Late Monday North Korea launched yet another ballistic missile, in clear violation of United Nations sanctions and in defiance of U.S. attempts to resolve issues with the rogue nation through diplomatic means. However, this latest North Korean provocation was more serious, as the missile flew directly over Japan, causing that nation to send a civil defense message to its citizens to seek cover. A perturbed Japanese Prime Minister Abe called for an emergency meeting of the U.N. Security Council. (More on this and other North Korean violations of U.N. sanctions here.)
In response to this latest North Korean provocation, the Republic of Korea (South Korea) tested a new missile with an 800-kilometer range and launched four F-15 fighter aircraft along the Demilitarized Zone (DMZ) in a simulated attack on North Korea with the notional goal of “completely destroying the enemy’s leadership,” according to the Republic of Korea’s Yonhap News Agency. South Korea’s new president, known for his desire to negotiate with the North, as a contingency ordered his military to prepare an “aggressive wartime action plan” to fight a rapid and decisive war with its enemy across the border. Tensions are high on the Korean Peninsula.
President Trump, in a prepared statement, condemned the North Korean missile launch and repeated that “all options are on the table” as possible responses to Kim Jong Un’s reckless act.
North Korea’s latest missile launch represents a strategic gamble by Kim Jong Un. His behavior has been conditioned by decades of North Korean aggression committed with impunity. North Korea’s violations of the 1953 Armistice that placed the Korean War on hold are replete. These acts have included killing U.S. service members, capturing a U.S. Navy ship and its crew, sinking a South Korean ship last year, detonating nuclear devices, ramping up its ballistic missile program and more. Kim is betting that America and its allies will protest, perhaps increase sanctions and do virtually nothing else. He may be right. He could also be very wrong.
What does Kim’s behavior mean? What is he thinking?
On the one hand, Kim may be counting on the United States to be hamstrung by its desire for peace and its aversion to mass civilian casualties in and around the capital city of Seoul. He may be figuring that the U.S. will not take any military action, with the result that he keeps his nuclear weapons and continues to work on developing nuclear ICBMs. He may not see America and its allies as a true threat. That is one analysis.
Another analysis concludes that, in fact, Kim is trying to provoke a war with the United States. One might ask, why would he do such a thing when the inevitable result would be the overwhelming defeat of North Korea and the end of his regime? The answer is: Because he does not believe that. Perhaps he believes that North Korea, at the very least, would inflict great harm on U.S. and South Korean forces and eventually settle on a ceasefire that would be to the benefit of his country, not unlike the results of 1953. There are often practical and strategic gains to be garnered, even in the face of a momentary military defeat.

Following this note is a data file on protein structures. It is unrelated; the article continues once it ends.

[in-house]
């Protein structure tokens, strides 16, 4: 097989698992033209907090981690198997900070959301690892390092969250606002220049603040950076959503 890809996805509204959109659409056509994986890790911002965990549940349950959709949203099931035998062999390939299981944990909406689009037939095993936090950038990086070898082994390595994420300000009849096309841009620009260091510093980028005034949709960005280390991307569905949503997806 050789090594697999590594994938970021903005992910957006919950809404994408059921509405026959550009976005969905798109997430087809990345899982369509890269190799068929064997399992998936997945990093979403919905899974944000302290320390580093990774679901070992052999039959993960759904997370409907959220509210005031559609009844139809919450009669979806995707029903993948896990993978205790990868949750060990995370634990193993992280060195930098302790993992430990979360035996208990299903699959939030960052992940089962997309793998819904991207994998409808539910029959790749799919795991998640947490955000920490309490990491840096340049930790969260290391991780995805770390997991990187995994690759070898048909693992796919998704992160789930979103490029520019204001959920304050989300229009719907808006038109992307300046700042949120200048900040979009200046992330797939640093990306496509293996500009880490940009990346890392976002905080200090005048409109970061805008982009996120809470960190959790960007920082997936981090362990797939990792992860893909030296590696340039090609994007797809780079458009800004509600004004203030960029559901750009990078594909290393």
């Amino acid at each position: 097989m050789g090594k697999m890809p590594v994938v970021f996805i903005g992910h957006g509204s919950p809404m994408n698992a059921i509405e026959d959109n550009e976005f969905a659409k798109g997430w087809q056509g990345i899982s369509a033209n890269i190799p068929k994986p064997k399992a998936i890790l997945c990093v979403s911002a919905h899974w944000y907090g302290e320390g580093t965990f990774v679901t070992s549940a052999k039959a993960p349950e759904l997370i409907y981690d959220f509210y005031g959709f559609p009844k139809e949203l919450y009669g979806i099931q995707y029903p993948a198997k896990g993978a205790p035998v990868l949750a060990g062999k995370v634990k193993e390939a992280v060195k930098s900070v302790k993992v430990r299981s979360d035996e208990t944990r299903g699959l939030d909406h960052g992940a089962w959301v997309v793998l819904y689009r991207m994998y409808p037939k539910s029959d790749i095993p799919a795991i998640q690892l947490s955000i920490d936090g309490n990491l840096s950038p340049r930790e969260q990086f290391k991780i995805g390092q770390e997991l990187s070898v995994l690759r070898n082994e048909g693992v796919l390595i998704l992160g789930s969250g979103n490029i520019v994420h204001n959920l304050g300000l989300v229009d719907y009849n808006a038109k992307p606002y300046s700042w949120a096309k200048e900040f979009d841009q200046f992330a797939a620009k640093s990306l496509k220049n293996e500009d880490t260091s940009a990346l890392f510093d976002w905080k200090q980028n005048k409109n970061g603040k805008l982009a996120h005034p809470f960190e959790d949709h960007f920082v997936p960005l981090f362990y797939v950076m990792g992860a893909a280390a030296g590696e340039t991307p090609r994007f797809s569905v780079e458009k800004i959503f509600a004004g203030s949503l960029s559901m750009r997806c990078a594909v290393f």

Before we dismiss this second possibility, consider the conduct of another diabolical dictator, Sadaam Hussein. Though Iraq’s military power was dwarfed by the capabilities of the United States, to say nothing of the combined military might of the coalition that stood against him---Sadaam Hussein went to war with the U.S. and its allies not once---but twice! Was he insane? Not any more than Kim Jong Un. Rather, the Iraqi dictator believed that armed conflict with the United States would eventually end to his benefit, one way or the other. He believed that a military victory over the U.S. was tactically possible, even if improbable. Sadaam also believed that the United States did not have the stomach for an extended fight that produced dead American Soldiers. But even if that failed, he also counted on strategic and geo-political gains, even if his army was ultimately defeated in battle. Negotiations to end a fight with the U.S. would possibly ease sanctions and provide economic and humanitarian relief to Iraq. It was a calculated gamble on the part of Sadaam Hussein.
While we do not know definitively what Kim is thinking and while his strategic calculus is difficult to decipher, one of the above two analyses is, more than likely, the correct one. Either strategy on the part of North Korea’s dictator represents a course of action that will not end well. Under his leadership, North Korea is an immediate threat to Japan, South Korea, and the American forces in the region. It is a long-term threat to the continental United States and the safety of millions of its inhabitants. These threats are very real.
President Trump and his National Security Council, as well as his senior military leaders, are confronted with daunting decisions. We pray, literally and figuratively, that they are imbued with wisdom, as well as courage, to face this threat.
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